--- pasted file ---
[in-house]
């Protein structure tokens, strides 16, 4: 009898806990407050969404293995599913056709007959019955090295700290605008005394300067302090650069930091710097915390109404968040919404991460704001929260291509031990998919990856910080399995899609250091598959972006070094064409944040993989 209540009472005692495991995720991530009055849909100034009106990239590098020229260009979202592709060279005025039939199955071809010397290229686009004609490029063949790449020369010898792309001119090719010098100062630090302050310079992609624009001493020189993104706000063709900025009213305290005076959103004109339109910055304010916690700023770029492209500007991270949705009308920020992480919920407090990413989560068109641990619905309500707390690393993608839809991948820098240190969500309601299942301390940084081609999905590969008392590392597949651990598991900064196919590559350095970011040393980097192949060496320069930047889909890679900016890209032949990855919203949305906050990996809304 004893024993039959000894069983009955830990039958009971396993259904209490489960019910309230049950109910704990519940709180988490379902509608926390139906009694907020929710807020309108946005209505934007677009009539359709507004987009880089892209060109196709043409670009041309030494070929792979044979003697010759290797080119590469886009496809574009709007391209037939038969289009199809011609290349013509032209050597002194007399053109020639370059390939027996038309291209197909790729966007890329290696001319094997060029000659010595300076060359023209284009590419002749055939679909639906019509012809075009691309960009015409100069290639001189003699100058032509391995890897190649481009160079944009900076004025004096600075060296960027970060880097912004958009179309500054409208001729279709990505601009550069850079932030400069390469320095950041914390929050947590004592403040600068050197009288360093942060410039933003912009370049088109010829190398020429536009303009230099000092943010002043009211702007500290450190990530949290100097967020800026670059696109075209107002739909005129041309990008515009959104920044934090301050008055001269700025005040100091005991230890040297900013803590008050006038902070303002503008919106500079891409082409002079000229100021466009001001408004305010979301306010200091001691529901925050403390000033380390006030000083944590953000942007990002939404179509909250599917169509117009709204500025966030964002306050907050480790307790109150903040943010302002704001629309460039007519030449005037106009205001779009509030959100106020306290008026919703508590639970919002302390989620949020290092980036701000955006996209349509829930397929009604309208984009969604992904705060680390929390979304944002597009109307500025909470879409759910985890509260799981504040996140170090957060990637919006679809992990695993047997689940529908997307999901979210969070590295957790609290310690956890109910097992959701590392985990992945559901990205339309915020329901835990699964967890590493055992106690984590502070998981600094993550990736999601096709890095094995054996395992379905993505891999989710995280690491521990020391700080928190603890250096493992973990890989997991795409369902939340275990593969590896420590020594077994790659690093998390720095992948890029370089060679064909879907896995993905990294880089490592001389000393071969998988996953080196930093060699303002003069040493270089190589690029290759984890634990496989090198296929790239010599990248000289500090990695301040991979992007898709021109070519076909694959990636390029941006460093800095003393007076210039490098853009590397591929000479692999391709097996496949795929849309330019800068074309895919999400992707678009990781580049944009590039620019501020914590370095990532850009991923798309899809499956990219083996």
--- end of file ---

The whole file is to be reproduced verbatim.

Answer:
[in-house]
């Protein structure tokens, strides 16, 4: 009898806990407050969404293995599913056709007959019955090295700290605008005394300067302090650069930091710097915390109404968040919404991460704001929260291509031990998919990856910080399995899609250091598959972006070094064409944040993989 209540009472005692495991995720991530009055849909100034009106990239590098020229260009979202592709060279005025039939199955071809010397290229686009004609490029063949790449020369010898792309001119090719010098100062630090302050310079992609624009001493020189993104706000063709900025009213305290005076959103004109339109910055304010916690700023770029492209500007991270949705009308920020992480919920407090990413989560068109641990619905309500707390690393993608839809991948820098240190969500309601299942301390940084081609999905590969008392590392597949651990598991900064196919590559350095970011040393980097192949060496320069930047889909890679900016890209032949990855919203949305906050990996809304 004893024993039959000894069983009955830990039958009971396993259904209490489960019910309230049950109910704990519940709180988490379902509608926390139906009694907020929710807020309108946005209505934007677009009539359709507004987009880089892209060109196709043409670009041309030494070929792979044979003697010759290797080119590469886009496809574009709007391209037939038969289009199809011609290349013509032209050597002194007399053109020639370059390939027996038309291209197909790729966007890329290696001319094997060029000659010595300076060359023209284009590419002749055939679909639906019509012809075009691309960009015409100069290639001189003699100058032509391995890897190649481009160079944009900076004025004096600075060296960027970060880097912004958009179309500054409208001729279709990505601009550069850079932030400069390469320095950041914390929050947590004592403040600068050197009288360093942060410039933003912009370049088109010829190398020429536009303009230099000092943010002043009211702007500290450190990530949290100097967020800026670059696109075209107002739909005129041309990008515009959104920044934090301050008055001269700025005040100091005991230890040297900013803590008050006038902070303002503008919106500079891409082409002079000229100021466009001001408004305010979301306010200091001691529901925050403390000033380390006030000083944590953000942007990002939404179509909250599917169509117009709204500025966030964002306050907050480790307790109150903040943010302002704001629309460039007519030449005037106009205001779009509030959100106020306290008026919703508590639970919002302390989620949020290092980036701000955006996209349509829930397929009604309208984009969604992904705060680390929390979304944002597009109307500025909470879409759910985890509260799981504040996140170090957060990637919006679809992990695993047997689940529908997307999901979210969070590295957790609290310690956890109910097992959701590392985990992945559901990205339309915020329901835990699964967890590493055992106690984590502070998981600094993550990736999601096709890095094995054996395992379905993505891999989710995280690491521990020391700080928190603890250096493992973990890989997991795409369902939340275990593969590896420590020594077994790659690093998390720095992948890029370089060679064909879907896995993905990294880089490592001389000393071969998988996953080196930093060699303002003069040493270089190589690029290759984890634990496989090198296929790239010599990248000289500090990695301040991979992007898709021109070519076909694959990636390029941006460093800095003393007076210039490098853009590397591929000479692999391709097996496949795929849309330019800068074309895919999400992707678009990781580049944009590039620019501020914590370095990532850009991923798309899809499956990219083996």